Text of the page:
VOICES: Home repair and retrofits can reduce energy burdens, help affordability

In conversations about housing affordability, one significant contributor to housing costs often goes unseen amidst increasing rent prices and mortgage rates: energy costs.

Housing is considered affordable if a household spends less than 30% of their income on housing costs such as rent or mortgage, insurance, and utilities. It’s this last attribute, utilities, that Dayton Energy Collaborative is working to address.

Across Dayton the average energy burden (defined as the percent of household income spent on energy costs) is 4%, slightly higher than the state average of 3%. However, this average city-wide outlook covers up some inequalities. Looking at energy affordability data broken down by census-tract shows that 18 of Dayton’s 53 census tracts have “high” average energy burdens of 6% or higher. Moreover, looking at that data broken down by income level shows that households below the poverty line have an average energy burden of 18%, more than half of what households can spend on housing for it to be considered affordable.

While consumption behaviors are typically thought of as the driver for high energy use, research from the American Council for an Energy Efficient Economy (ACEEE) found that this holds true primarily for higher-income households. For lower income households, structural inefficiencies (like a lack of insulation or poorly sealed window frames) rather than inefficient behavior tend to lead to higher energy use and expenditures.

These severe energy burdens have been exacerbated in recent years by increased rates for both natural gas and electric. Natural gas prices have increased more than 50% since 2020 and AES-Ohio raised generation charges from 4.8 cents per kilowatt-hour (kWh) to 10.91 cents per kWh starting this past June. Luckily, the City of Dayton’s Community Choice Aggregation program offered some relief to the electric generation increases by locking in a rate of 7.457 cents per kWh, almost a third lower than the standard offering.

To meet the need for efficiency improvements in Dayton’s housing stock and lower household energy burdens, Dayton Energy Collaborative, in partnership with Miami Valley Community Action Partnership, CountyCorp, and Habitat for Humanity of Greater Dayton, has developed a one-stop-shop home repair and retrofit program.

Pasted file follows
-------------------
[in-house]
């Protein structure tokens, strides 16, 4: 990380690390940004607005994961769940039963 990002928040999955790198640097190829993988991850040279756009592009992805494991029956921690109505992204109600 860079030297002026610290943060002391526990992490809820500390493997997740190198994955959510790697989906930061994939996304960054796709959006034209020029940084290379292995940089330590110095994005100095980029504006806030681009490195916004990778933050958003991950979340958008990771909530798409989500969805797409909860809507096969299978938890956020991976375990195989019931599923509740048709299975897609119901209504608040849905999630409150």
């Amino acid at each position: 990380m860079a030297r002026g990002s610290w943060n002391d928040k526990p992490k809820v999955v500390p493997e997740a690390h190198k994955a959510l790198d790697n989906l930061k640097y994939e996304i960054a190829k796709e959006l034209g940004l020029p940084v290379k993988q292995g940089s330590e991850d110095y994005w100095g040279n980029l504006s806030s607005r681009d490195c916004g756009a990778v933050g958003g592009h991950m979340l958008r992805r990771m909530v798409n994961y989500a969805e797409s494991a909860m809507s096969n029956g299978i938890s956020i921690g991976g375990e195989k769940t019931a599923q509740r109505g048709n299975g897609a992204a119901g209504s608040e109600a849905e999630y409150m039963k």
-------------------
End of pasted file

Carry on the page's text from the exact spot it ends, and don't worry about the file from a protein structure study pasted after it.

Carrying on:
The one-stop-shop hopes to address three of the largest barriers facing traditional retrofit programs, namely that they have a limited scope of retrofit measures, inadequate funding compared to demand, and high deferral rates. Retrofit programs are generally limited to working only on weatherization and efficiency measures. Even with limited scope, household retrofit programs don’t have the funding necessary to meet the need for retrofitting all low- and moderate-income housing. Another challenge facing existing programs is that due to inadequate funding, restrictive eligibility qualifications, and safety requirements deferral rates are as high as 50%.

By coordinating various funding and financing resources to implement measures that address the whole building as a system, rather than one-off projects that leave more work on the table and families having to re-apply for assistance multiple times.

On average, weatherization measures can save 18% in heating consumption and 7% in electric consumption for an annual savings of $372. Investing in whole home retrofits with these households creates housing that is affordable, healthy, and energy efficient.

Addressing housing affordability in Dayton will take an all-of-the-above approach including rehabbing existing structures and building new developments. Among those solutions needs to be reducing high energy burdens for low- and moderate-income households. By investing in household repairs and retrofits, Dayton households can continue to live in their current homes with lower bills, better comfort, and improved air quality.

Tom Tappel is the Executive Director at the Dayton Energy Collaborative.

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